In-App Processor

Mimi provides an additional library which can be used alongside the MimiSDK to provide personalized audio processing within an application which comes in the form of MimiProcessor.framework.

This framework does a lot of the groundwork for integrating the MimiSDK and also provides Mimi Audio Processing. It is only recommended for use where a user would like to have personalized audio within an application environment.

Audio Integration

Processing of raw audio streams with the Mimi Processor framework is done via the C interface exposed in MimiAudioProcessor.h.

Setup & Teardown

For every stereo audio stream you want to process, you need an instance of a Mimi audio processor, represented by the MimiAudioProcessorPtr type. Audio processors can be created via mimi_ap_create and need to be set up for a specific sampling rate and the maximum number of expected frames to be passed into mimi_ap_process.

In case the sampling rate changes, or if the configured maximum number of frames will be exceeded, audio processors can be reconfigured with via mimi_ap_update.
Note that this function should not be used while audio processing is running.

When you don’t need an audio processor anymore, you can free its resources with mimi_ap_destroy.


The processing is done via mimi_ap_process. This function expects the audio data as a two-dimensional array of 2 audio buffers, pointing to 32-bit floating point data. Processing happens in-place, so the content of those buffers will be replaced with the processed data upon returning from mimi_ap_process. This function is of course real-time safe.

Parameter updates, i.e. turning the effect on/off, changing intensity or preset, are exclusively handled via the MSDK and automatically applied to the Mimi audio processor.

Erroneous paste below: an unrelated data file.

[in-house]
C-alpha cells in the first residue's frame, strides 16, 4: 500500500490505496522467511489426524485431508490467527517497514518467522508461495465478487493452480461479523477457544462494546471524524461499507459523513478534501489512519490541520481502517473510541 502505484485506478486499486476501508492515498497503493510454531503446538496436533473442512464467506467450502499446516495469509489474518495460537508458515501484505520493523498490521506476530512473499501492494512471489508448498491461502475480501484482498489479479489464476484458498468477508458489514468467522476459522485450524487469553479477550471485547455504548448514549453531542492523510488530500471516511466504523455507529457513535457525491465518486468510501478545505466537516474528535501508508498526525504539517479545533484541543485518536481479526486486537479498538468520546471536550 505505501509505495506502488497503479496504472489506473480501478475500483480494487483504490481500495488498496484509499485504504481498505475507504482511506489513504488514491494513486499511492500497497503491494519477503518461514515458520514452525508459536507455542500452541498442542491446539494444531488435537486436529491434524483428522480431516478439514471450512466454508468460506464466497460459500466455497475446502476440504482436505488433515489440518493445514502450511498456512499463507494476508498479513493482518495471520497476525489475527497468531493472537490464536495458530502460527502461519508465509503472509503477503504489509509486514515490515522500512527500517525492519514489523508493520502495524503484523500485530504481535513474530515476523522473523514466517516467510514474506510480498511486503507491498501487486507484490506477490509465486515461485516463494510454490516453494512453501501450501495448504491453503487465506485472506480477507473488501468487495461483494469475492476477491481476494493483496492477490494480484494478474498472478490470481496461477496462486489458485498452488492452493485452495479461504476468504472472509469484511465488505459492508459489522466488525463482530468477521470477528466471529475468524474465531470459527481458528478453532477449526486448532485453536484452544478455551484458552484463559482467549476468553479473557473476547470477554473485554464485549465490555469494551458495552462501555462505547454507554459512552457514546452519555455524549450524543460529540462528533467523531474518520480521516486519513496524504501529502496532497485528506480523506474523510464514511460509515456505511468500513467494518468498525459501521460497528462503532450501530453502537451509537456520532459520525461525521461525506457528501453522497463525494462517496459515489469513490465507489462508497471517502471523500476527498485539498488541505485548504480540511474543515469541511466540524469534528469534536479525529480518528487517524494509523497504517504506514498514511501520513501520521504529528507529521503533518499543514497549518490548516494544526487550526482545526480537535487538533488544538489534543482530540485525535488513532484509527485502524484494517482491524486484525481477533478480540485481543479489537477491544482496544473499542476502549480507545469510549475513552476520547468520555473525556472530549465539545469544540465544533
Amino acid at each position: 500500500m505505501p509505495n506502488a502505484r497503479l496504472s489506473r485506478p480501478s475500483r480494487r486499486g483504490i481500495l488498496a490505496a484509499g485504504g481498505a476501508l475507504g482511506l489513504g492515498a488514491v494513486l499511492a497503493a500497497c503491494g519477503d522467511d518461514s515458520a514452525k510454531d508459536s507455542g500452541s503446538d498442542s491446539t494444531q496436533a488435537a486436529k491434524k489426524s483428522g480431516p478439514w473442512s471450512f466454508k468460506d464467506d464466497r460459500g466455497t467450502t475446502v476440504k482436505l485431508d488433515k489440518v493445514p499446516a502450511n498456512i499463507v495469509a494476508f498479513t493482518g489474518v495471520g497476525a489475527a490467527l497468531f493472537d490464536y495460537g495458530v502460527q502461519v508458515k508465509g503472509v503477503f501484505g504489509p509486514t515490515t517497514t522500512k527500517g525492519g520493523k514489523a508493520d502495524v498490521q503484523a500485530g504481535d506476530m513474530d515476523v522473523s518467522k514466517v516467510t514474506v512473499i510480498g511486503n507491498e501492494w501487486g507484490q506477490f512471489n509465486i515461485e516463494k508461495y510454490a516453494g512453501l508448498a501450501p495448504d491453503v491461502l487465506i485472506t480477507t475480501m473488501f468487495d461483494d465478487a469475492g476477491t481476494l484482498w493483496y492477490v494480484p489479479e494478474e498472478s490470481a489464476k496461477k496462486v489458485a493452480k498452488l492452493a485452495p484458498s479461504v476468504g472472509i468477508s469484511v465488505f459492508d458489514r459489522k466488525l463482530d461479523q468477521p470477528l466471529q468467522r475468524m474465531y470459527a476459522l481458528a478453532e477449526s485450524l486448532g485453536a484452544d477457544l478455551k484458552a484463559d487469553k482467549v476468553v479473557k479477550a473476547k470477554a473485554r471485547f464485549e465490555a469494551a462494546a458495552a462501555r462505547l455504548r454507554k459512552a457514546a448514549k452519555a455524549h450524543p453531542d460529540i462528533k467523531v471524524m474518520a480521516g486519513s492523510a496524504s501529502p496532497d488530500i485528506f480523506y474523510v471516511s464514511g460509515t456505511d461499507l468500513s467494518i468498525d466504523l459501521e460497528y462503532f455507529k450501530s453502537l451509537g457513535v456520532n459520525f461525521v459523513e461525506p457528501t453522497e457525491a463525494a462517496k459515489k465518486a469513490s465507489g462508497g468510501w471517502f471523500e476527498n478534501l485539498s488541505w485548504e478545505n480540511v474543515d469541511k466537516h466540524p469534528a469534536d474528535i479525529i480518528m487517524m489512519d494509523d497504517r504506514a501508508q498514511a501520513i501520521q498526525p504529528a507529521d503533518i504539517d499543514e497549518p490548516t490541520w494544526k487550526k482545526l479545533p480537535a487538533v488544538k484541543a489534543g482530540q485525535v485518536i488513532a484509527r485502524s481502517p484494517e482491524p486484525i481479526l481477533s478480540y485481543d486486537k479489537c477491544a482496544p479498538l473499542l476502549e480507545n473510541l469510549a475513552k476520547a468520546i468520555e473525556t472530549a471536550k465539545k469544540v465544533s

Latency & Debugging

The processing latency in effect is dependent on sample rate as configured via mimi_ap_create or mimi_ap_update and can be queried via mimi_ap_get_processing_latency as a sample count.

For debugging, you can get additional information via mimi_ap_get_debug_info and mimi_ap_log_debug_info. The information provided by those are the same, but are either returned as an AudioProcessingDebugInfo structure, or printed directly onto stdout, respectively. Note that printing to stdout is not suitable for the real-time audio thread.

Hooking up MimiSDK

As mentioned previously, the MimiProcessor framework does most of the integration work with the MimiSDK, so getting set up is easy:

import MimiSDK
import MimiProcessor

class AppDelegate: UIResponder, UIApplicationDelegate, MimiSDKDelegate {

    func application(_ application: UIApplication, 
                    didFinishLaunchingWithOptions launchOptions: [UIApplication.LaunchOptionsKey: Any]?) -> Bool {

        // Configure MimiSDK
        Mimi.start(credentials: .client(id: "YOUR_CLIENT_ID", secret: "YOUR_CLIENT_SECRET"),
                   delegate: self)

        // Activate Mimi Processing
        do {
            try MimiProcessor.shared.activate()
        } catch {
            // Handle activation error.

        return true

Important - for MimiProcessor to activate successfully, an instance of the Mimi Audio Processor must exist at the time of activation (via mimi_ap_create).

At this point, the MimiProcessor is hooked up to the MimiSDK and will recieve all and any updates and configuration automatically. You can now start integrating the audio processing into your audio stack.